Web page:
So-called environmental activists, but also radicals from different directions, are becoming more and more rigorous in actions either to draw attention to themselves or to deliberately harm certain branches of industry. Political motivation can also be a reason for acts of sabotage, because a blackout makes it possible to politically destabilize an entire country. Sabotage on our power grid is therefore a possible reason for a blackout.
The first sabotage on the power supply has already occurred
The first attempts have already been made, as we have already reported in our article “Radical activists paralyze power supply”. An arson attack on power cables succeeded in paralyzing the power supply in a district of Munich for hours. A similar attack on the new Tesla plant in Brandenburg was unsuccessful, presumably due to the activists’ ignorance. A few days ago, 9,200 households in Prenzlauer Berg had no electricity for twelve hours. Unknown people had set fire on a bridge, whereby the supply lines for district heating and electricity were destroyed.
Critical infrastructure in Germany largely unprotected
Our supply infrastructure is largely unprotected and therefore easily accessible for acts of sabotage. If you are reasonably familiar with the subject matter, you can achieve great effects with simple means. This is also shown by the power failure in Dresden. A foil balloon in a substation there led to a large-scale power failure. The police are still investigating whether the balloon flew there by accident or was intentionally placed there. However, sabotage was not explicitly ruled out.
Power supply sabotage made easy
You can imagine for yourself what you could achieve with the appropriate expertise and with simple balloons or cheap controlled drones, if you control them almost simultaneously at several nodes in our supply system in order to trigger a short circuit.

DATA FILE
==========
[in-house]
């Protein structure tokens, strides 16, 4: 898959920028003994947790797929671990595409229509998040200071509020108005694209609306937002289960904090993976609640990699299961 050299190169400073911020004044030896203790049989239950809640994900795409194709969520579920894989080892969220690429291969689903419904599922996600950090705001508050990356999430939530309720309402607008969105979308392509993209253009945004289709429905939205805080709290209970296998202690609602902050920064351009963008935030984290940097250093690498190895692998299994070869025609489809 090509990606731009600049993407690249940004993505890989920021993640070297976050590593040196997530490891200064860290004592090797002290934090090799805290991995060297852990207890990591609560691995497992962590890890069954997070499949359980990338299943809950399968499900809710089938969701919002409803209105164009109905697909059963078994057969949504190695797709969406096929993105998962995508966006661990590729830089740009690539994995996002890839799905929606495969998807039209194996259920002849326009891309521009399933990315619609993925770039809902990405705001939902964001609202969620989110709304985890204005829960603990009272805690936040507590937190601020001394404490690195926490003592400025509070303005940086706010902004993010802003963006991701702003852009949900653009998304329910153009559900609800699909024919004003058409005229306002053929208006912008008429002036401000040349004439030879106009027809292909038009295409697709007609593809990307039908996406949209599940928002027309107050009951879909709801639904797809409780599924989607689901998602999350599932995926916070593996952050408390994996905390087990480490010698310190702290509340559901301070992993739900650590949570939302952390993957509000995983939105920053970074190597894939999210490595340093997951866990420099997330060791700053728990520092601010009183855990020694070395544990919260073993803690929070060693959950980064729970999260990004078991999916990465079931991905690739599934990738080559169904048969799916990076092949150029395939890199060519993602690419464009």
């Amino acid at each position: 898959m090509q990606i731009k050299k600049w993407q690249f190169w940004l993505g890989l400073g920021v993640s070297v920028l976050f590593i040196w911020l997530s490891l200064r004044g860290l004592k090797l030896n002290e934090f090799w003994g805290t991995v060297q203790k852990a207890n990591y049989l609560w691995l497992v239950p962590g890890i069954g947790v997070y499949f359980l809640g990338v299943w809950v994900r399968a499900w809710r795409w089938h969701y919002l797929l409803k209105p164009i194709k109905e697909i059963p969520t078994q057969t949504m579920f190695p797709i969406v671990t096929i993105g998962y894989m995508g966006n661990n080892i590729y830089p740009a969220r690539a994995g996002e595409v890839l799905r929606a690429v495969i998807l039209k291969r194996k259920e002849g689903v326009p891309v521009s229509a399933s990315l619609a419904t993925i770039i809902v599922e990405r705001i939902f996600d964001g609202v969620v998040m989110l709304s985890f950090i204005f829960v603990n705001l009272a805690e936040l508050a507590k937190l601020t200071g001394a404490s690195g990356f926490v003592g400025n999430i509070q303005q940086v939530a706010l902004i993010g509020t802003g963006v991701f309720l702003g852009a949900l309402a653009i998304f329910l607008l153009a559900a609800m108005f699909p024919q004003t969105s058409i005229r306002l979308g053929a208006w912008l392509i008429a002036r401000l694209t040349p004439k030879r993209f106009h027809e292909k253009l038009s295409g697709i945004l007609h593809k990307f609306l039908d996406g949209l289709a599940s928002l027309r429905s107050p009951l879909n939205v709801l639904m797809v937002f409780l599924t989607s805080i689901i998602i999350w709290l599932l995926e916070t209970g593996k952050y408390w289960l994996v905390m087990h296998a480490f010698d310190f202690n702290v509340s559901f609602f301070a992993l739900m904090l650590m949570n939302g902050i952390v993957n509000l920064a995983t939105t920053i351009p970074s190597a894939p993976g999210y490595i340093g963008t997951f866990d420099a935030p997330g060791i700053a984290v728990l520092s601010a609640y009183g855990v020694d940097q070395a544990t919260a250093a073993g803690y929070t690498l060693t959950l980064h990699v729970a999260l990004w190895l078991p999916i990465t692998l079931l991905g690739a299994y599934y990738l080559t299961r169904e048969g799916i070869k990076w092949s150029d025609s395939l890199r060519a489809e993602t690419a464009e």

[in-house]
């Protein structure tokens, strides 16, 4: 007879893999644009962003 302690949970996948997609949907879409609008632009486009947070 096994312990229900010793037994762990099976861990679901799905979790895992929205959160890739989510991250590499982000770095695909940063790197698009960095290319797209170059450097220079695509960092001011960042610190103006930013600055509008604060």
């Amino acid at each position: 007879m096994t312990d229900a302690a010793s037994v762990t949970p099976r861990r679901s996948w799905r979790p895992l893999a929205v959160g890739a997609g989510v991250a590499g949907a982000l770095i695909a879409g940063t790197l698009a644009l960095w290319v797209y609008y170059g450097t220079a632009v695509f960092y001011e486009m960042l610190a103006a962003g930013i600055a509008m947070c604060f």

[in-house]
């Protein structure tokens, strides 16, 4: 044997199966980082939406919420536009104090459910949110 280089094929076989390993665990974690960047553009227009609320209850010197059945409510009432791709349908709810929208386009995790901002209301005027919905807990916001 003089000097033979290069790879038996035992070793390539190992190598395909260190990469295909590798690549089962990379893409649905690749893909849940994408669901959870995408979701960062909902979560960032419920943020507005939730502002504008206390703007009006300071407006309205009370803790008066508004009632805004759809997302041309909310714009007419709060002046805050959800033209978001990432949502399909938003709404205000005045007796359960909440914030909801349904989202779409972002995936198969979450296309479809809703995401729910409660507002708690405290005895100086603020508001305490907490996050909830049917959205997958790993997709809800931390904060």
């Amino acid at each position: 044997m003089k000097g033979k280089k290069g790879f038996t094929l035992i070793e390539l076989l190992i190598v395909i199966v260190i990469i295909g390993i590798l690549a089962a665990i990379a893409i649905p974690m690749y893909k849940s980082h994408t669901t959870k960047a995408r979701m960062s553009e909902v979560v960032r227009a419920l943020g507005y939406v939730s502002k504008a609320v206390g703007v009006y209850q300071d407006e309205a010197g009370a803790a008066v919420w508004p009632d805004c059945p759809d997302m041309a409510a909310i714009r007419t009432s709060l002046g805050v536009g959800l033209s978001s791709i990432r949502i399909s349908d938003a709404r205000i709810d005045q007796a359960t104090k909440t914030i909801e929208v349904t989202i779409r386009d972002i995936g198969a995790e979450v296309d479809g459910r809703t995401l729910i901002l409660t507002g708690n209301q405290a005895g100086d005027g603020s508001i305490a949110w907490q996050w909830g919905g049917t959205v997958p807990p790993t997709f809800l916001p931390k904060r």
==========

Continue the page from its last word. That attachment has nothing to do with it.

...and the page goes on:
The state leaves protection to the operators
The Federal Ministry of the Interior, Building and Home Affairs (BMI) writes in the brochure “National Strategy for the Protection of Critical Infrastructures“
Neither the state nor the operator can guarantee 100 percent protection of the infrastructures and their performance.
The previous safety thinking must be transformed into a new “risk culture”. This new risk culture is based, among other things, on:
- open risk communication between the state, companies, citizens and the public, taking into account the sensitivity of certain information,
- the cooperation of all relevant actors in the prevention and management of incidents
- the increased self-commitment of the operator to prevent and cope with incidents,
- an increased and self-confident ability of the people and facilities affected by disruptions or the failure of critical infrastructure services to protect themselves and to help themselves
Such a new risk culture is suitable for making society more robust and resilient in dealing with growing vulnerabilities.
As you can see from this, the state evades the responsibility to protect critical infrastructures. He largely blames the operator and society for this or accepts the corresponding risk.
It is only a matter of time before radical activists acquire the necessary knowledge. A blackout through sabotage is not fiction, but rather easy and simple to implement. Even the risk of being caught seems to be very low, as no one involved in the above-mentioned incidents has yet been identified.